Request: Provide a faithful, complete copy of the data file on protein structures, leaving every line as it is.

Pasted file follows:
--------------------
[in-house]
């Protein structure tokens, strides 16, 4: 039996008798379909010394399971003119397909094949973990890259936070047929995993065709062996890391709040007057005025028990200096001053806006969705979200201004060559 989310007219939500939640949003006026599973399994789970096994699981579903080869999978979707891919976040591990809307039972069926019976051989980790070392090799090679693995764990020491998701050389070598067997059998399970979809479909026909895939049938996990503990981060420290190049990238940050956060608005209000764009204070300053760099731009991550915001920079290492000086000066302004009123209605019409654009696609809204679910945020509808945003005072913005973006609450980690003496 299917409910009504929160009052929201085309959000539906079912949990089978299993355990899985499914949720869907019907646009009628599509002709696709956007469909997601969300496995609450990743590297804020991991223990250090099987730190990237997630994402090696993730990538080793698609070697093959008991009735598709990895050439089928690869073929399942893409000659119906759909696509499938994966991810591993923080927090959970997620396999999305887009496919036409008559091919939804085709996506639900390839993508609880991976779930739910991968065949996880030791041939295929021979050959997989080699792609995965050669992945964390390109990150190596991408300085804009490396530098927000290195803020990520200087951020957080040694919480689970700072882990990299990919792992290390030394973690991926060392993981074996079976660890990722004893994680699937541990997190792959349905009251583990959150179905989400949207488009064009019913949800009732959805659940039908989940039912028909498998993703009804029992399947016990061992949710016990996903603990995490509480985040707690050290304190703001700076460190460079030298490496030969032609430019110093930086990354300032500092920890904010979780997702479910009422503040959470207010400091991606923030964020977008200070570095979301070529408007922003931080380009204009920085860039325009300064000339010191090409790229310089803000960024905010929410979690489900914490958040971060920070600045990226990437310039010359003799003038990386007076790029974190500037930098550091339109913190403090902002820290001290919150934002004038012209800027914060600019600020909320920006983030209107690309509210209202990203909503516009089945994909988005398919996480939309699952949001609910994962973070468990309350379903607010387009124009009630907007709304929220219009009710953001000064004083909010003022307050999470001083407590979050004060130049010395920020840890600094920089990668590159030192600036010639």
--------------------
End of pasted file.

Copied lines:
[in-house]
């Protein structure tokens, strides 16, 4: 039996008798379909010394399971003119397909094949973990890259936070047929995993065709062996890391709040007057005025028990200096001053806006969705979200201004060559 989310007219939500939640949003006026599973399994789970096994699981579903080869999978979707891919976040591990809307039972069926019976051989980790070392090799090679693995764990020491998701050389070598067997059998399970979809479909026909895939049938996990503990981060420290190049990238940050956060608005209000764009204070300053760099731009991550915001920079290492000086000066302004009123209605019409654009696609809204679910945020509808945003005072913005973006609450980690003496 299917409910009504929160009052929201085309959000539906079912949990089978299993355990899985499914949720869907019907646009009628599509002709696709956007469909997601969300496995609450990743590297804020991991223990250090099987730190990237997630994402090696993730990538080793698609070697093959008991009735598709990895050439089928690869073929399942893409000659119906759909696509499938994966991810591993923080927090959970997620396999999305887009496919036409008559091919939804085709996506639900390839993508609880991976779930739910991968065949996880030791041939295929021979050959997989080699792609995965050669992945964390390109990150190596991408300085804009490396530098927000290195803020990520200087951020957080040694919480689970700072882990990299990919792992290390030394973690991926060392993981074996079976660890990722004893994680699937541990997190792959349905009251583990959150179905989400949207488009064009019913949800009732959805659940039908989940039912028909498998993703009804029992399947016990061992949710016990996903603990995490509480985040707690050290304190703001700076460190460079030298490496030969032609430019110093930086990354300032500092920890904010979780997702479910009422503040959470207010400091991606923030964020977008200070570095979301070529408007922003931080380009204009920085860039325009300064000339010191090409790229310089803000960024905010929410979690489900914490958040971060920070600045990226990437310039010359003799003038990386007076790029974190500037930098550091339109913190403090902002820290001290919150934002004038012209800027914060600019600020909320920006983030209107690309509210209202990203909503516009089945994909988005398919996480939309699952949001609910994962973070468990309350379903607010387009124009009630907007709304929220219009009710953001000064004083909010003022307050999470001083407590979050004060130049010395920020840890600094920089990668590159030192600036010639």